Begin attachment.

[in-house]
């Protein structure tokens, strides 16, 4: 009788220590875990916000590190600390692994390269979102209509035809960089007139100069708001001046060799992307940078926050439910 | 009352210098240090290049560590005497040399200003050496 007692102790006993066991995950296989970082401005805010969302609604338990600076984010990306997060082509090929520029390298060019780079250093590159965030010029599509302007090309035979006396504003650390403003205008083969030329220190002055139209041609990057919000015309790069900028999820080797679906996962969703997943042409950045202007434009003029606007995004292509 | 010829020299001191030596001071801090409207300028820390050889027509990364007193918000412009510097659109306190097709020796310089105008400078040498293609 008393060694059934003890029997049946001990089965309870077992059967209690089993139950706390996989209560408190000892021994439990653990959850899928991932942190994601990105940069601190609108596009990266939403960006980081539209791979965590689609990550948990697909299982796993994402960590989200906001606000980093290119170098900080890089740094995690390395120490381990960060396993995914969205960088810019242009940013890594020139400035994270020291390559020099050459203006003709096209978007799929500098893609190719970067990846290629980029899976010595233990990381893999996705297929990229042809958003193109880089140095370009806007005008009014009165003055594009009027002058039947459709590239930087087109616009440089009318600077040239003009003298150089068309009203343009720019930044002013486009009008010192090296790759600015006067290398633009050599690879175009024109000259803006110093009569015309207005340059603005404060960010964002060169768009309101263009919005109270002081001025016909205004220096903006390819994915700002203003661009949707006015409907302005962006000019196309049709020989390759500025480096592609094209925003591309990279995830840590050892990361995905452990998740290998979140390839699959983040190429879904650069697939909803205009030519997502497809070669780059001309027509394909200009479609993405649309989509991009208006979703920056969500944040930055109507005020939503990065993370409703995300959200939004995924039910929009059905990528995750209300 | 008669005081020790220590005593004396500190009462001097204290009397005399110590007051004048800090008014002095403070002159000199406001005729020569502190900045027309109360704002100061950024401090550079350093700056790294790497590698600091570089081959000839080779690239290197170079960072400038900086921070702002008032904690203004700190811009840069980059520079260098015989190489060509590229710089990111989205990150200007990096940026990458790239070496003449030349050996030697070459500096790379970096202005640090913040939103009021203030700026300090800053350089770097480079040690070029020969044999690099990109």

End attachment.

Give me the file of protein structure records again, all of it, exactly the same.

[in-house]
């Protein structure tokens, strides 16, 4: 009788220590875990916000590190600390692994390269979102209509035809960089007139100069708001001046060799992307940078926050439910 | 009352210098240090290049560590005497040399200003050496 007692102790006993066991995950296989970082401005805010969302609604338990600076984010990306997060082509090929520029390298060019780079250093590159965030010029599509302007090309035979006396504003650390403003205008083969030329220190002055139209041609990057919000015309790069900028999820080797679906996962969703997943042409950045202007434009003029606007995004292509 | 010829020299001191030596001071801090409207300028820390050889027509990364007193918000412009510097659109306190097709020796310089105008400078040498293609 008393060694059934003890029997049946001990089965309870077992059967209690089993139950706390996989209560408190000892021994439990653990959850899928991932942190994601990105940069601190609108596009990266939403960006980081539209791979965590689609990550948990697909299982796993994402960590989200906001606000980093290119170098900080890089740094995690390395120490381990960060396993995914969205960088810019242009940013890594020139400035994270020291390559020099050459203006003709096209978007799929500098893609190719970067990846290629980029899976010595233990990381893999996705297929990229042809958003193109880089140095370009806007005008009014009165003055594009009027002058039947459709590239930087087109616009440089009318600077040239003009003298150089068309009203343009720019930044002013486009009008010192090296790759600015006067290398633009050599690879175009024109000259803006110093009569015309207005340059603005404060960010964002060169768009309101263009919005109270002081001025016909205004220096903006390819994915700002203003661009949707006015409907302005962006000019196309049709020989390759500025480096592609094209925003591309990279995830840590050892990361995905452990998740290998979140390839699959983040190429879904650069697939909803205009030519997502497809070669780059001309027509394909200009479609993405649309989509991009208006979703920056969500944040930055109507005020939503990065993370409703995300959200939004995924039910929009059905990528995750209300 | 008669005081020790220590005593004396500190009462001097204290009397005399110590007051004048800090008014002095403070002159000199406001005729020569502190900045027309109360704002100061950024401090550079350093700056790294790497590698600091570089081959000839080779690239290197170079960072400038900086921070702002008032904690203004700190811009840069980059520079260098015989190489060509590229710089990111989205990150200007990096940026990458790239070496003449030349050996030697070459500096790379970096202005640090913040939103009021203030700026300090800053350089770097480079040690070029020969044999690099990109």